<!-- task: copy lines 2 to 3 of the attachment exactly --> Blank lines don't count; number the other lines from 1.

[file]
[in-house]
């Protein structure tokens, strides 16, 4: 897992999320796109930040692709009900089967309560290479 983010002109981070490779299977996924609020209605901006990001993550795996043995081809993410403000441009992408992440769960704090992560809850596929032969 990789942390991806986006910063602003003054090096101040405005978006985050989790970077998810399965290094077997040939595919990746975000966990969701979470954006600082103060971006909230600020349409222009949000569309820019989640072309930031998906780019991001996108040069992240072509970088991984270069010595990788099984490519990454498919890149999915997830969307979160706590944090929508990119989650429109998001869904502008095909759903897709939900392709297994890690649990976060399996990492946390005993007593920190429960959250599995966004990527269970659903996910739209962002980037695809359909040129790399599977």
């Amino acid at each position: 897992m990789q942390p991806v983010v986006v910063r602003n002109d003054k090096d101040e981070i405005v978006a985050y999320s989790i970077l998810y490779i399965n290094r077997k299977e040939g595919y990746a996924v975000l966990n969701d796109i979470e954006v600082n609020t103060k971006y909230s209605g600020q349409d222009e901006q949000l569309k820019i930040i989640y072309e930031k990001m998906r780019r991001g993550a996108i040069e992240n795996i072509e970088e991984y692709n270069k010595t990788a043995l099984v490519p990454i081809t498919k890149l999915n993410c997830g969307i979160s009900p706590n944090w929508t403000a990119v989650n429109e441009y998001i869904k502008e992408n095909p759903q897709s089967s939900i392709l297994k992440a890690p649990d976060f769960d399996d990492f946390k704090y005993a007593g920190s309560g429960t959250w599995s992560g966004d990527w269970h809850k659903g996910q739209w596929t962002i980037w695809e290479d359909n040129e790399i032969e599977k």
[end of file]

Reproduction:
């Protein structure tokens, strides 16, 4: 897992999320796109930040692709009900089967309560290479 983010002109981070490779299977996924609020209605901006990001993550795996043995081809993410403000441009992408992440769960704090992560809850596929032969 990789942390991806986006910063602003003054090096101040405005978006985050989790970077998810399965290094077997040939595919990746975000966990969701979470954006600082103060971006909230600020349409222009949000569309820019989640072309930031998906780019991001996108040069992240072509970088991984270069010595990788099984490519990454498919890149999915997830969307979160706590944090929508990119989650429109998001869904502008095909759903897709939900392709297994890690649990976060399996990492946390005993007593920190429960959250599995966004990527269970659903996910739209962002980037695809359909040129790399599977």
């Amino acid at each position: 897992m990789q942390p991806v983010v986006v910063r602003n002109d003054k090096d101040e981070i405005v978006a985050y999320s989790i970077l998810y490779i399965n290094r077997k299977e040939g595919y990746a996924v975000l966990n969701d796109i979470e954006v600082n609020t103060k971006y909230s209605g600020q349409d222009e901006q949000l569309k820019i930040i989640y072309e930031k990001m998906r780019r991001g993550a996108i040069e992240n795996i072509e970088e991984y692709n270069k010595t990788a043995l099984v490519p990454i081809t498919k890149l999915n993410c997830g969307i979160s009900p706590n944090w929508t403000a990119v989650n429109e441009y998001i869904k502008e992408n095909p759903q897709s089967s939900i392709l297994k992440a890690p649990d976060f769960d399996d990492f946390k704090y005993a007593g920190s309560g429960t959250w599995s992560g966004d990527w269970h809850k659903g996910q739209w596929t962002i980037w695809e290479d359909n040129e790399i032969e599977k």